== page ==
Rite in the Rain  Rite in the Rain's Pencil Pen is elegant in its simplicity, yet brutal in its ability to write about just about anything, as long as it is within the "Goldilocks Zone. " Although that means that this pen would theoretically be useless at, say, Mercury, it will work just fine from -30 to 250 degrees Fahrenheit. At such extremes you will not feel good, but the pen will be content – even comfortable.
So, it works on earth. Also, most likely, place the print cartridge. This little guy is especially fond of writing in, well, the rain. Or maybe it is not happy at all, but rather
completely indifferent to the rain. Buy the pen and you can ask it yourself.
Aesthetically it evokes the easy use of a slim hand grenade. The barrel is metal as hell, with a rubber grip to prevent it from slipping under wet conditions. The refillable ink is of course also in all kinds of weather. It's almost like this pen was designed by engineering graduates.
A word to the wise: the keychain is attached to the cap and the cap is pressed. So be wary of hanging the pen from your person using a keychain, otherwise you may lose it.
Best Premium: Ten Click EDC Pen
Big Idea Design
Sometimes it's hard to say why a "premium" pen is premium. Big Idea Design is not one of the best pens for bags.
Ti Click is a heretical form, maintained by feeding refills of other pens. It is compatible with over 100 types of ink refill cartridges, but
If you could somehow get under Ti Click & # 39; s titanium skin, you would find unpleasant horrors. Internal jaws are much like the bit holder for a power bore, so they can be adjusted to grip tips of different sizes. The body is also adjustable, telescopic to accommodate different fill lengths.
It also has a nice little pocket clip and comes in three finishes: Stonewashed, Midnight Black and Machined Raw.
Best Budget: Zebra F-701
Maybe you don't have $ 105 for a pen, even if it is capable of cannibalizing other pens. Still, you want a good pen with a stainless steel part that writes very well. And if you lose it, fine – you can buy a new one.
And if it has a product name that sounds like an advanced fighter, well, so be it. It's the Zebra F-701. Zebra pens have some lovely ballpoint action and leave good lines, so they are great to write (or doodle) with. The knurled grip gives you good control, and the retractable piston is silent in case you need to click it anxiously while hiding from bats. This one comes with black ink, but you can buy refills in other colors.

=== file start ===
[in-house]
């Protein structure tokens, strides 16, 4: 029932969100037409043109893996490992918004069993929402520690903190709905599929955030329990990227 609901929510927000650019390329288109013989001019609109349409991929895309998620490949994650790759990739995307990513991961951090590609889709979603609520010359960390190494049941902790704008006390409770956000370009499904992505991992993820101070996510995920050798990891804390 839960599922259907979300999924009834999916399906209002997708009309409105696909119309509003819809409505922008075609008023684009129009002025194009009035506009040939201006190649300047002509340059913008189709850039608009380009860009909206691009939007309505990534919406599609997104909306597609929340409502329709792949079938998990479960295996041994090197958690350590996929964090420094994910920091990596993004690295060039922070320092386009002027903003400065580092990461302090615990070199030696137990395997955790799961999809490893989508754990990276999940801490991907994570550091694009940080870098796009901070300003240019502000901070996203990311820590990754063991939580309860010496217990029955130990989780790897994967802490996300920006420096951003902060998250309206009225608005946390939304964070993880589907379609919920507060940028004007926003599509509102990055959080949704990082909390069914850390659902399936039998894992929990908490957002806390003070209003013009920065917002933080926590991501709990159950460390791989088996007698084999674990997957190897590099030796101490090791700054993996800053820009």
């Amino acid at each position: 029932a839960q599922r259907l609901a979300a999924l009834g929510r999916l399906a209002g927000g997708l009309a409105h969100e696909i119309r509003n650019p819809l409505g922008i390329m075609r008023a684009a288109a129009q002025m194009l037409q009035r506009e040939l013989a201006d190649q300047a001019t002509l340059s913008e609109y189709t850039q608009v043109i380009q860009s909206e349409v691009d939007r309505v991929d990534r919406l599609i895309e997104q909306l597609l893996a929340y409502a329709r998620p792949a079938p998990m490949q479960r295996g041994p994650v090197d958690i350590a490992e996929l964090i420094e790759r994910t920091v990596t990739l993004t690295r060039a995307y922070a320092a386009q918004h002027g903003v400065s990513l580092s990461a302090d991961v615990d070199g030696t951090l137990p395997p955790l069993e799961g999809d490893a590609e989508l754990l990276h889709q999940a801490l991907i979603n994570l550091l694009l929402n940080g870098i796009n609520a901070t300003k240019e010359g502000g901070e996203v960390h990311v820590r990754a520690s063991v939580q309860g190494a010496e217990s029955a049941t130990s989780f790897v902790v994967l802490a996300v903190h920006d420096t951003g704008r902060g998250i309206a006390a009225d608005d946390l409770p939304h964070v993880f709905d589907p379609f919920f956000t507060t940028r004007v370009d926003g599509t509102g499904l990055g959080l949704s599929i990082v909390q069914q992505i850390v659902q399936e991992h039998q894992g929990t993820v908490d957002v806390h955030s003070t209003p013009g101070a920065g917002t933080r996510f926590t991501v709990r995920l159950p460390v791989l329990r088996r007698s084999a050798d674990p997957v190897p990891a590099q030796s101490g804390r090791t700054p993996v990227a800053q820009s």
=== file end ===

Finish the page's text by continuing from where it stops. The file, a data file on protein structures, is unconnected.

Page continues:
Best Compact: Fisher Space Pen Bullet
In space no one can hear you screaming, which is why you need to write things down.
When our brave astronauts need to write their screams, they do so with a Fisher Space Pen. The patent (No. 3,285,228, if you want to look it up) was filed in 1966, albeit with a longer, non-bullet design. The big deal with this patent was not just to make a print cartridge under pressure, which was necessary for gravity writing. Printing is easy. The real trick was to make thixotropic ink which is a gel at rest but a liquid under pressure. Otherwise, you have a pen that leaked uncontrolled, due to the pressure.
Check out the Smithsonian magazine to learn more about the scientific history of this technology, which is half the fun of owning one of these pens. There are a number of modern form factors, but we chose the Fisher Space Bullet Pen for this EDC list because it is compact while closed, so it can easily fit in (or on, with the clip) pocket. Also, thixotropic ink prevents accidents from happening – unless your pocket is in a high pressure environment.
When you are ready to write, you have to put the cap on your tail, and it all sits in your hand like a full-size pen.
However, be careful if you use it in outer space – the matte black color makes it hard to see in the endless void if you drop it.
Best Tactical: Gerber Impromptu Tactical Pen
When you hear the word "Gerber", two things usually come to mind: knives and baby food. This pen comes to us with the permission of the knife maker Gerber.
Impromptu is a sturdy, angry pen, ready to smash windows with the integrated glass switch, should you ever drive the car into a lake or want to rescue a dog from a hot parked car. Actually, it is ideal for car windows. We recommend exercising legal restraint with the glass break.
Write whatever you want, even if it's a pen. It uses ink cartridges from all kinds of weather from the aforementioned Rite in the Rain people, and the body is machined from steel and coated in Cerakote – a ceramic coating that makes it resistant to wear. They put it on guns too.
Impromptu is also marketed as a self-defense tool, given its tough construction and contours to hold it in hand. We haven't tested it, but it looks like it will probably work better than a linked car key.